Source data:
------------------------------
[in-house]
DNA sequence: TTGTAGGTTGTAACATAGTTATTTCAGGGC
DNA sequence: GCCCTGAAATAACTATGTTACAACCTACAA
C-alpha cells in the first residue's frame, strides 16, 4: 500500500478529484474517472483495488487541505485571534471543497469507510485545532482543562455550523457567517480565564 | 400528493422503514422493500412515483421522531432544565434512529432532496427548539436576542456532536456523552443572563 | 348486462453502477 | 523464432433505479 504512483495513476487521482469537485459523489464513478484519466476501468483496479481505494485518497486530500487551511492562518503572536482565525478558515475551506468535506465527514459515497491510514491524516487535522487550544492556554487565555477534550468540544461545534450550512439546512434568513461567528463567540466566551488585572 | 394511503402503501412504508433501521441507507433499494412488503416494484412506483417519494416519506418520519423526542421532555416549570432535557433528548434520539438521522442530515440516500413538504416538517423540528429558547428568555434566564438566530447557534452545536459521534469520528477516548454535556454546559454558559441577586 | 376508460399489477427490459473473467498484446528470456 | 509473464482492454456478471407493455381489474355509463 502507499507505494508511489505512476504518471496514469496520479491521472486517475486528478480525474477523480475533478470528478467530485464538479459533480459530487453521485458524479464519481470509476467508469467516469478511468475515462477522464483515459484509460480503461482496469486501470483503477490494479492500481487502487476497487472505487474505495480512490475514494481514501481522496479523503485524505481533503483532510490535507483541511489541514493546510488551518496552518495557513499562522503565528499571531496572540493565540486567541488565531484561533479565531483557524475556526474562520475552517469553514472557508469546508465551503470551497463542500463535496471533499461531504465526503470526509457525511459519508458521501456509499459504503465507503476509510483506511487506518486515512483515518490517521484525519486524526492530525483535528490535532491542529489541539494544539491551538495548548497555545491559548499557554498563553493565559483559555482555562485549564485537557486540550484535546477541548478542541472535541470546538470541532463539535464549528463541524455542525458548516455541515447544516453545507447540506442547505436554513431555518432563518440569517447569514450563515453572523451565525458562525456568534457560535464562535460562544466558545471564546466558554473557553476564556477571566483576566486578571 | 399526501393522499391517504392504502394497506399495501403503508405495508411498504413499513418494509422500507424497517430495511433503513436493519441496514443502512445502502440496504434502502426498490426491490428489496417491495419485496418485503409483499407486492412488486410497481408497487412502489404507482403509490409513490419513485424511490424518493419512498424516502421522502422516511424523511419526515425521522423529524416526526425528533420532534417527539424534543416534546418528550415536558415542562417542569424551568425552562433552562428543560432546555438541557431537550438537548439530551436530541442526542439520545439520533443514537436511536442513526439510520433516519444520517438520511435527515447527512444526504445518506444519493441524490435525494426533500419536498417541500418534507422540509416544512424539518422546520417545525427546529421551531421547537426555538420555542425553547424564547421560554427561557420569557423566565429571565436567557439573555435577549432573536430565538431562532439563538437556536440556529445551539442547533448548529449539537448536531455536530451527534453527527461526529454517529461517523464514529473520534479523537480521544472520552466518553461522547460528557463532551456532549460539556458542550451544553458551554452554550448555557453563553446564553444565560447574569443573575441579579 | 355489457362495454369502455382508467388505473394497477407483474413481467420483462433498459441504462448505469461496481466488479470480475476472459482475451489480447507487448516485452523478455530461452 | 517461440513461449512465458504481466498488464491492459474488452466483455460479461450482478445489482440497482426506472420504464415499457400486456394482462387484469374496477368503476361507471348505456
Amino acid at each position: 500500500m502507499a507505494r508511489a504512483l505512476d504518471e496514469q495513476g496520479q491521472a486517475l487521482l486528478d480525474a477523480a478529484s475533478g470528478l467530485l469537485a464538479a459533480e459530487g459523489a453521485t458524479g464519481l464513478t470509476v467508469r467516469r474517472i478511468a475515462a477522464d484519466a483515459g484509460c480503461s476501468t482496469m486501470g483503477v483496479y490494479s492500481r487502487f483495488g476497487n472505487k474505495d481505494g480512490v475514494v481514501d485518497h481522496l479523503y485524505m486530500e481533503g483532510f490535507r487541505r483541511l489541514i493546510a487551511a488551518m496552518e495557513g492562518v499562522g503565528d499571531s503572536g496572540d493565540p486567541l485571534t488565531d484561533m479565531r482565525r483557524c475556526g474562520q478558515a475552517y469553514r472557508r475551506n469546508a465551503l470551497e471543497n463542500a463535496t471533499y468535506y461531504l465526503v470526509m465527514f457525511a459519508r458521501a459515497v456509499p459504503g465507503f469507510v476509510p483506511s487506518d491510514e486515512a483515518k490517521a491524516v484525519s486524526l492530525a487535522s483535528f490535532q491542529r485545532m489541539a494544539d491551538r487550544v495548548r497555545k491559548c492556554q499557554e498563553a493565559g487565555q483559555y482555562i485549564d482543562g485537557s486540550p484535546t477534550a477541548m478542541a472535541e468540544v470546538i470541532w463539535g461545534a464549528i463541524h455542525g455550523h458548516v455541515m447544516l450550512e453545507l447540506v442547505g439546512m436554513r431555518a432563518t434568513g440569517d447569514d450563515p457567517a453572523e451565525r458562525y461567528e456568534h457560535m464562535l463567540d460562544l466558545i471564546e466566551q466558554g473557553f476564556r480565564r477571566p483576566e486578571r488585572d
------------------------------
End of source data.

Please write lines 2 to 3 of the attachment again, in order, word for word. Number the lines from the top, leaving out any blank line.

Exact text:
DNA sequence: TTGTAGGTTGTAACATAGTTATTTCAGGGC
DNA sequence: GCCCTGAAATAACTATGTTACAACCTACAA